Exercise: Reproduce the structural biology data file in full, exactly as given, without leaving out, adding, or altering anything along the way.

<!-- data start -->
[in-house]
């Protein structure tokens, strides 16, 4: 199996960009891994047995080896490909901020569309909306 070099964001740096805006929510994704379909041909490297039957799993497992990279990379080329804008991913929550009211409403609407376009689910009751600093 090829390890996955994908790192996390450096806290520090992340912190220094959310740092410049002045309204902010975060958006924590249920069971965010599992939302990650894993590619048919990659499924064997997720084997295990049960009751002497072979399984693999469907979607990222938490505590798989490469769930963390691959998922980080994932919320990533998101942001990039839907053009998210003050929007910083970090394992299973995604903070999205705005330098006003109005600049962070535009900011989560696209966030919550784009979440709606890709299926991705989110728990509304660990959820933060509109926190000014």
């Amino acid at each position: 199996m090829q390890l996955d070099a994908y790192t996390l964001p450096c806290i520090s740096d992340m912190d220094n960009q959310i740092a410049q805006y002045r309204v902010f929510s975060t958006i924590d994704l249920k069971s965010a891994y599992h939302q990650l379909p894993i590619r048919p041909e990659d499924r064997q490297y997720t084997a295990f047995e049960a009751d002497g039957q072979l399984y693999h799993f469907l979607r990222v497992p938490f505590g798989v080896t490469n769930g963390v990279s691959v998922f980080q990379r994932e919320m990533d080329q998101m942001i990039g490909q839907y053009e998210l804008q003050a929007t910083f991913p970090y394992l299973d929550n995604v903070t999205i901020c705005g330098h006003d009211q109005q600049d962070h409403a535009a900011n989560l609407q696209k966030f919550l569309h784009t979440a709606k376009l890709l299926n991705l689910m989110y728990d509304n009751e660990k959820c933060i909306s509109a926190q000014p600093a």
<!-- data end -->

[in-house]
């Protein structure tokens, strides 16, 4: 199996960009891994047995080896490909901020569309909306 070099964001740096805006929510994704379909041909490297039957799993497992990279990379080329804008991913929550009211409403609407376009689910009751600093 090829390890996955994908790192996390450096806290520090992340912190220094959310740092410049002045309204902010975060958006924590249920069971965010599992939302990650894993590619048919990659499924064997997720084997295990049960009751002497072979399984693999469907979607990222938490505590798989490469769930963390691959998922980080994932919320990533998101942001990039839907053009998210003050929007910083970090394992299973995604903070999205705005330098006003109005600049962070535009900011989560696209966030919550784009979440709606890709299926991705989110728990509304660990959820933060509109926190000014």
């Amino acid at each position: 199996m090829q390890l996955d070099a994908y790192t996390l964001p450096c806290i520090s740096d992340m912190d220094n960009q959310i740092a410049q805006y002045r309204v902010f929510s975060t958006i924590d994704l249920k069971s965010a891994y599992h939302q990650l379909p894993i590619r048919p041909e990659d499924r064997q490297y997720t084997a295990f047995e049960a009751d002497g039957q072979l399984y693999h799993f469907l979607r990222v497992p938490f505590g798989v080896t490469n769930g963390v990279s691959v998922f980080q990379r994932e919320m990533d080329q998101m942001i990039g490909q839907y053009e998210l804008q003050a929007t910083f991913p970090y394992l299973d929550n995604v903070t999205i901020c705005g330098h006003d009211q109005q600049d962070h409403a535009a900011n989560l609407q696209k966030f919550l569309h784009t979440a709606k376009l890709l299926n991705l689910m989110y728990d509304n009751e660990k959820c933060i909306s509109a926190q000014p600093a």